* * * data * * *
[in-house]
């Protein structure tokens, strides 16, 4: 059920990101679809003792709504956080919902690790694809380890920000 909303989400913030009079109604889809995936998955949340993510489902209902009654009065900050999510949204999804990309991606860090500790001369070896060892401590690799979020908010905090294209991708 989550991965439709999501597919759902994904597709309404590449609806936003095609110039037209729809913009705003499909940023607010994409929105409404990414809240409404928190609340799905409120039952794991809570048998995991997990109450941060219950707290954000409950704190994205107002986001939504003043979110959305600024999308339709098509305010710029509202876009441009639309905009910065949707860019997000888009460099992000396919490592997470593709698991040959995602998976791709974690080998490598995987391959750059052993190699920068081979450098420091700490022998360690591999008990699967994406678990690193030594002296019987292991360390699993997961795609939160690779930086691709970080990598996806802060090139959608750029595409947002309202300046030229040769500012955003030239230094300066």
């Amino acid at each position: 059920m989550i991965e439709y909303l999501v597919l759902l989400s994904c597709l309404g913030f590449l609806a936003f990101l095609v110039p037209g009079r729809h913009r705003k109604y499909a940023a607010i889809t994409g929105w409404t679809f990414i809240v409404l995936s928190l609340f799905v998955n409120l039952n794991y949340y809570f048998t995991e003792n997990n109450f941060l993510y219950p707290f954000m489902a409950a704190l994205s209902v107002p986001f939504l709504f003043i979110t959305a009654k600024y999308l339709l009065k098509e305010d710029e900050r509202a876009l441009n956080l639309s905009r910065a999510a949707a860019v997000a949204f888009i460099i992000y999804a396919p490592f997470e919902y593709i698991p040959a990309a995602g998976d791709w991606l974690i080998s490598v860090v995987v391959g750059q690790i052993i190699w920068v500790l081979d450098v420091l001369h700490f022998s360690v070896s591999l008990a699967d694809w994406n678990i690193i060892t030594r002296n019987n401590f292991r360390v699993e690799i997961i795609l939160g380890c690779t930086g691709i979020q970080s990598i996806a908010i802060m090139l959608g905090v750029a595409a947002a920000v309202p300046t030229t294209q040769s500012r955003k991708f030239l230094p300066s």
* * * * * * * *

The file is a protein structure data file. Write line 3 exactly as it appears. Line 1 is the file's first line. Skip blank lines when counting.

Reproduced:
């Amino acid at each position: 059920m989550i991965e439709y909303l999501v597919l759902l989400s994904c597709l309404g913030f590449l609806a936003f990101l095609v110039p037209g009079r729809h913009r705003k109604y499909a940023a607010i889809t994409g929105w409404t679809f990414i809240v409404l995936s928190l609340f799905v998955n409120l039952n794991y949340y809570f048998t995991e003792n997990n109450f941060l993510y219950p707290f954000m489902a409950a704190l994205s209902v107002p986001f939504l709504f003043i979110t959305a009654k600024y999308l339709l009065k098509e305010d710029e900050r509202a876009l441009n956080l639309s905009r910065a999510a949707a860019v997000a949204f888009i460099i992000y999804a396919p490592f997470e919902y593709i698991p040959a990309a995602g998976d791709w991606l974690i080998s490598v860090v995987v391959g750059q690790i052993i190699w920068v500790l081979d450098v420091l001369h700490f022998s360690v070896s591999l008990a699967d694809w994406n678990i690193i060892t030594r002296n019987n401590f292991r360390v699993e690799i997961i795609l939160g380890c690779t930086g691709i979020q970080s990598i996806a908010i802060m090139l959608g905090v750029a595409a947002a920000v309202p300046t030229t294209q040769s500012r955003k991708f030239l230094p300066s």